Abstract # 2605 Event # 190:

Scheduled for Monday, September 21, 2009 09:45 AM-09:55 AM: Session 17 (Shell Room) Oral Presentation


A SEASONAL COMPARISON OF LACTATING VS. NON-LACTATING FEMALE VERREAUXI'S SIFAKAS (PROPITHECUS VERREAUXI) IN UNPROTECTED SPINY DESERT FORESTS OF SOUTHERN MADAGASCAR

J. J. Wehr1,2
1San Diego State University, Department of Anthropology, 5500 Campanile Dr., San Diego, CA 92104, USA, 2The Zoological Society of San Diego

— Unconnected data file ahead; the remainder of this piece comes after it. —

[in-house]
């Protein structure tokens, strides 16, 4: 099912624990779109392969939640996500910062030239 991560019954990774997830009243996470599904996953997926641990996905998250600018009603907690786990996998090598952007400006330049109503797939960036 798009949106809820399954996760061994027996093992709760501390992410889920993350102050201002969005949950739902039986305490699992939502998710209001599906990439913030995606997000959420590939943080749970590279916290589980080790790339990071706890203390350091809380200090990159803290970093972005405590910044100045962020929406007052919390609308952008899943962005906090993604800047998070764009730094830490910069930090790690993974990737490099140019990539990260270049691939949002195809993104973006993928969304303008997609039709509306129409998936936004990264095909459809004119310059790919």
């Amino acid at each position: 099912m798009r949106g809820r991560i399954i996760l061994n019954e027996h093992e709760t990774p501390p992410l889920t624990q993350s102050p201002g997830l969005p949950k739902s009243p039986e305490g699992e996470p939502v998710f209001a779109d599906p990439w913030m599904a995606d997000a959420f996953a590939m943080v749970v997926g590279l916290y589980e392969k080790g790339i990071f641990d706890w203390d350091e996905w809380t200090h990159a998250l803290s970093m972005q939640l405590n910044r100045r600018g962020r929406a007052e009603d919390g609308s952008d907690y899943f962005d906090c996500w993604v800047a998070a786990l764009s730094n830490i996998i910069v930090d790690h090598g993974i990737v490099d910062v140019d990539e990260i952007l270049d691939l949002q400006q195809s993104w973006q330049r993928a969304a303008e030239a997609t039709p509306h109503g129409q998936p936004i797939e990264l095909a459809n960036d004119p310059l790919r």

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Activity budgets are behavioral responses to energetic needs. As with many species living in seasonal environments, the daily activity patterns of Verreauxi’s sifaka (Propithecus verreauxi) change over the course of the year. I investigated the role of the energetic stresses of early (September) and late (October/November) lactation on female sifakas in the unprotected forests of the commune of Ifotaka, in southern Madagascar. I used continuous focal sampling to collect activity budget data for nine individuals in two groups totaling 90 hours per month from September to November 2009. A paired samples t-test indicated that there was no significance difference in mid-day activity levels between lactating versus non-lactating females [t(5)=0.861, p=0.429] in mid-dry season (early lactation). During the late dry season (i.e., late lactation), non-lactating females spent significantly more time active between 09h00 and 15h00 than those lactating [t(5)=-2.81, p=0.038]. Results suggest that increased midday inactivity of lactating females in the late dry season may be a behavioral response to the energetic burdens of late lactation. These results point to specific recommendations for ex-situ conservation efforts for the species: for example, the provision of supplemental food resources during late lactation for optimal reproductive success in captivity.